The internet was in a tizzy this past weekend over a selfie Kylie Jenner posted sporting cornrows. Her caption, “I woke up like disss.”
kylie jenner cornrows
Duck lips? Check? Exposed midriff? Check. Beyoncé reference? Of course! But while her flick may have seemed innocent to some, others shamed Kylizzle for using her social media following to show love for black culture, but no love for the actual struggles of black people.
cornrows kylie-jenner-braids
Many weighed in on her hair, from Justin Bieber to Charlamagne (to everyone in between). But the most vocal voice was 17-year-old Hunger Games actress Amandla Stenberg, who commented on the photo, saying, “When u appropriate black features and culture but fail to use ur position of power to help black Americans by directing attention towards ur wigs instead of police brutality or racism #whitegirlsdoitbetter”. Amandla is also famously known for a video she made back in April titled, “Don’t Cash Crop on my Cornrows.” See her thoughts on cultural appropriation here:

She’s a really bright girl! If you take the 5 minutes to watch her piece, you’d certainly see where she’s coming from. Her point: Kylie has no problem espousing body traits typically celebrated in black women, dating black men, and wearing ‘black’ hairstyles. Has she ever so much as hashtagged #BlackLivesMatter? Not sure.
kylie kris jenner daily mail boat cruise tyga corey
While we’d hope that everyone with a huge platform would use said platform to inspire and incite change, it’s simply not everyone’s prerogative. Kylie is a teenager. Her family is not known for having any discernible talent aside from looking good and dressing well. Even if Kylie wanted to escape the spotlight, she couldn’t–she’s been on a reality TV show since she was a youngster. She is rich and famous just for breathing. I’m not sure why we’d expect her to have any sort of insight or intellectual depth.
Teen queen Amandla Stenberg rocked a gray hued coif at the Women In Film 2015 Crystal + Lucy Awards.

Also, we have to think about the types of people we put on a pedestal. The Kardashian/Jenners are not professors, lawyers, dancers, or singers. We love to look at them as an escape from the ‘Real World.’ They live a life of luxurious excess, one that is purely superficial and pretty much completely fake. So why would we expect them to give us anything but duck lips, enviable abs, and pretty pictures? That is their job!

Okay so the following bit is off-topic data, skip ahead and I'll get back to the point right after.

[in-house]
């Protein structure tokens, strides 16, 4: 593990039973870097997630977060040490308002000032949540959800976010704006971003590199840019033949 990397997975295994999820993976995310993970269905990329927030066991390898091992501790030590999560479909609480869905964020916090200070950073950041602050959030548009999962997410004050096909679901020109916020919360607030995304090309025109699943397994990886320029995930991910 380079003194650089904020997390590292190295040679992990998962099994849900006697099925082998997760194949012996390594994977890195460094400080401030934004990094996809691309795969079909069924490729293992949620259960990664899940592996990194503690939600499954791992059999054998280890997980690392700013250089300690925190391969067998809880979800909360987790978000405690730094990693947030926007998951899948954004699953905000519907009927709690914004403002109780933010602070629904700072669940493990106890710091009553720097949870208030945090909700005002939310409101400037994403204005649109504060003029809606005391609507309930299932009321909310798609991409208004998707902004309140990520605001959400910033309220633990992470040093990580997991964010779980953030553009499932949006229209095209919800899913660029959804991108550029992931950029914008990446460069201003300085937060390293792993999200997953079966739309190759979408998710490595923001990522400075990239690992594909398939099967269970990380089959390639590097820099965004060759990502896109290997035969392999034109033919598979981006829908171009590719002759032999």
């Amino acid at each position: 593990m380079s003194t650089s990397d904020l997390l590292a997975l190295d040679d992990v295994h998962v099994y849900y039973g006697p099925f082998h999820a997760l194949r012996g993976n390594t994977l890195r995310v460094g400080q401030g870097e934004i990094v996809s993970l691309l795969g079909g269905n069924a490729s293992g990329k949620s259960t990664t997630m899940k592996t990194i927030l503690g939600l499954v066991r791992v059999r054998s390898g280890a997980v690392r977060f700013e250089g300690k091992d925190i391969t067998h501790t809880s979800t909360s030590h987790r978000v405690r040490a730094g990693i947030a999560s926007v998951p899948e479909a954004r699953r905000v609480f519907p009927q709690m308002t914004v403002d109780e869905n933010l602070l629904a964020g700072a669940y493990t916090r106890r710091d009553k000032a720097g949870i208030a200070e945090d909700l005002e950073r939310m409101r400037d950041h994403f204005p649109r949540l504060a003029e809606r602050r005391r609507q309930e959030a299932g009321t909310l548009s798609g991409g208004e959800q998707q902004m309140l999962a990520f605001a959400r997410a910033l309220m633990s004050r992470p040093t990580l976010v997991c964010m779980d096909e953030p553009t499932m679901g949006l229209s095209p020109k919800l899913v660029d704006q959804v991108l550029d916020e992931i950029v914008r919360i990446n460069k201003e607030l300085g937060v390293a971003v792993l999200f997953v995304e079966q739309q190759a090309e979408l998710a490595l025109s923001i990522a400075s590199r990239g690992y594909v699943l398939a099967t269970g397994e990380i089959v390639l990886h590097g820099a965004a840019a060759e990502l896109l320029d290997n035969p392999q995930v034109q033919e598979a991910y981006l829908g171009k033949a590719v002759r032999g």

kardashian selfie
And who knows? Maybe Amandla’s comment and the ensuing internet controversy will inspire Kylie and her klan to learn better and perhaps do better–and use their platforms for elucidating and educating versus simply pouting and preening. Or not.
What do you think of this hubbub?
*Amandla took to her Instagram last night to weigh in some more.
amandal stanberg black female lives matter

“Black features are beautiful. Black women are not. White women are paragons of virtue and desire. Black women are objects of fetishism and brutality.

This, at least, seems to be the mentality surrounding black femininity and beauty in a society built upon eurocentric beauty standards. While white women are praised for altering their bodies, plumping their lips, and tanning their skin, black women are shamed although the same features exist on them naturally.

This double standard is one string in the netting that surrounds black female sexuality – a web that entraps black women when they claim sexual agency. Deeply ingrained into culture is the notion that black female bodies, at the intersect of oppression, are less than human and therefore unattractive. They are symbols of pain, trauma, and degradation. Often when they are sexualized, it is from a place of racial fetishism.

The stigmas surrounding it are embedded in American infrastructure and psyche as evidenced by the ways black women are sexually assualted and treated by police – an act that goes frequently unreported by the media. When the media is not ignoring black women altogether, they are disparaging them.

As culture shifts and racial tensions are tested through the vehicle of the #BlackLivesMatter movement, it’s important to question:

Do female black lives matter too?”

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